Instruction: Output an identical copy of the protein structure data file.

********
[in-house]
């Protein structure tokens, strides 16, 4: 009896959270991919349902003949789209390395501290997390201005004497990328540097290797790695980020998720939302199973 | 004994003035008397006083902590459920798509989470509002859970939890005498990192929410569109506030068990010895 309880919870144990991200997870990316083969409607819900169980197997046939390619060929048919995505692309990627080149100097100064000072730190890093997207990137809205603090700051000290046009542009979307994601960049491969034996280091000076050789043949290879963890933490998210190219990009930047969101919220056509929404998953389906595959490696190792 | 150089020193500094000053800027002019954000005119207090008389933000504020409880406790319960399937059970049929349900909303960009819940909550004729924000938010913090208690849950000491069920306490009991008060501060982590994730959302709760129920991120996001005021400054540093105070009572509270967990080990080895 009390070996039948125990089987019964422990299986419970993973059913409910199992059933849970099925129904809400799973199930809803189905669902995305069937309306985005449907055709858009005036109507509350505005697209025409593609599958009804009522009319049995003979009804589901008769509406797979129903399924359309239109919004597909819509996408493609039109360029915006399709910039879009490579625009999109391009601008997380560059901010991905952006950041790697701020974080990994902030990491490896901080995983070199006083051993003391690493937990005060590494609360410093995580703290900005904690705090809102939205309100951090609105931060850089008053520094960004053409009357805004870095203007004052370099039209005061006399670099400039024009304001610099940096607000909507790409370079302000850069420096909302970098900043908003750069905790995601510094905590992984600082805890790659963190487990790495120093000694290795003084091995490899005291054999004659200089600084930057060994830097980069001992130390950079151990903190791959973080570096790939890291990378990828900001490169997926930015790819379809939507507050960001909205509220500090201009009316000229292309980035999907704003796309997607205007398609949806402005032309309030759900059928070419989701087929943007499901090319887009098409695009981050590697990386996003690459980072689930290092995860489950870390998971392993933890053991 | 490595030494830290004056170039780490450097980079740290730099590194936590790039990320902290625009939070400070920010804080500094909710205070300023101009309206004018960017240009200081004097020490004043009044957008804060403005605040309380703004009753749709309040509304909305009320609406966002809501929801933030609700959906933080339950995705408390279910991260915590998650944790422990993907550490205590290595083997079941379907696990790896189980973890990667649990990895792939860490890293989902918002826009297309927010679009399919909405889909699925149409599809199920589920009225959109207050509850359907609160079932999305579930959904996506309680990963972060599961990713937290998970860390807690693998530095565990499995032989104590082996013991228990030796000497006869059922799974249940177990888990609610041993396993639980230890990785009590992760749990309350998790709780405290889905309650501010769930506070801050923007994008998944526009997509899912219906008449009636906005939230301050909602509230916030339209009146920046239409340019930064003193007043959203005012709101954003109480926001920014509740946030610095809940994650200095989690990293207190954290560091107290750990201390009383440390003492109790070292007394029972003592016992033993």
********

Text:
[in-house]
């Protein structure tokens, strides 16, 4: 009896959270991919349902003949789209390395501290997390201005004497990328540097290797790695980020998720939302199973 | 004994003035008397006083902590459920798509989470509002859970939890005498990192929410569109506030068990010895 309880919870144990991200997870990316083969409607819900169980197997046939390619060929048919995505692309990627080149100097100064000072730190890093997207990137809205603090700051000290046009542009979307994601960049491969034996280091000076050789043949290879963890933490998210190219990009930047969101919220056509929404998953389906595959490696190792 | 150089020193500094000053800027002019954000005119207090008389933000504020409880406790319960399937059970049929349900909303960009819940909550004729924000938010913090208690849950000491069920306490009991008060501060982590994730959302709760129920991120996001005021400054540093105070009572509270967990080990080895 009390070996039948125990089987019964422990299986419970993973059913409910199992059933849970099925129904809400799973199930809803189905669902995305069937309306985005449907055709858009005036109507509350505005697209025409593609599958009804009522009319049995003979009804589901008769509406797979129903399924359309239109919004597909819509996408493609039109360029915006399709910039879009490579625009999109391009601008997380560059901010991905952006950041790697701020974080990994902030990491490896901080995983070199006083051993003391690493937990005060590494609360410093995580703290900005904690705090809102939205309100951090609105931060850089008053520094960004053409009357805004870095203007004052370099039209005061006399670099400039024009304001610099940096607000909507790409370079302000850069420096909302970098900043908003750069905790995601510094905590992984600082805890790659963190487990790495120093000694290795003084091995490899005291054999004659200089600084930057060994830097980069001992130390950079151990903190791959973080570096790939890291990378990828900001490169997926930015790819379809939507507050960001909205509220500090201009009316000229292309980035999907704003796309997607205007398609949806402005032309309030759900059928070419989701087929943007499901090319887009098409695009981050590697990386996003690459980072689930290092995860489950870390998971392993933890053991 | 490595030494830290004056170039780490450097980079740290730099590194936590790039990320902290625009939070400070920010804080500094909710205070300023101009309206004018960017240009200081004097020490004043009044957008804060403005605040309380703004009753749709309040509304909305009320609406966002809501929801933030609700959906933080339950995705408390279910991260915590998650944790422990993907550490205590290595083997079941379907696990790896189980973890990667649990990895792939860490890293989902918002826009297309927010679009399919909405889909699925149409599809199920589920009225959109207050509850359907609160079932999305579930959904996506309680990963972060599961990713937290998970860390807690693998530095565990499995032989104590082996013991228990030796000497006869059922799974249940177990888990609610041993396993639980230890990785009590992760749990309350998790709780405290889905309650501010769930506070801050923007994008998944526009997509899912219906008449009636906005939230301050909602509230916030339209009146920046239409340019930064003193007043959203005012709101954003109480926001920014509740946030610095809940994650200095989690990293207190954290560091107290750990201390009383440390003492109790070292007394029972003592016992033993």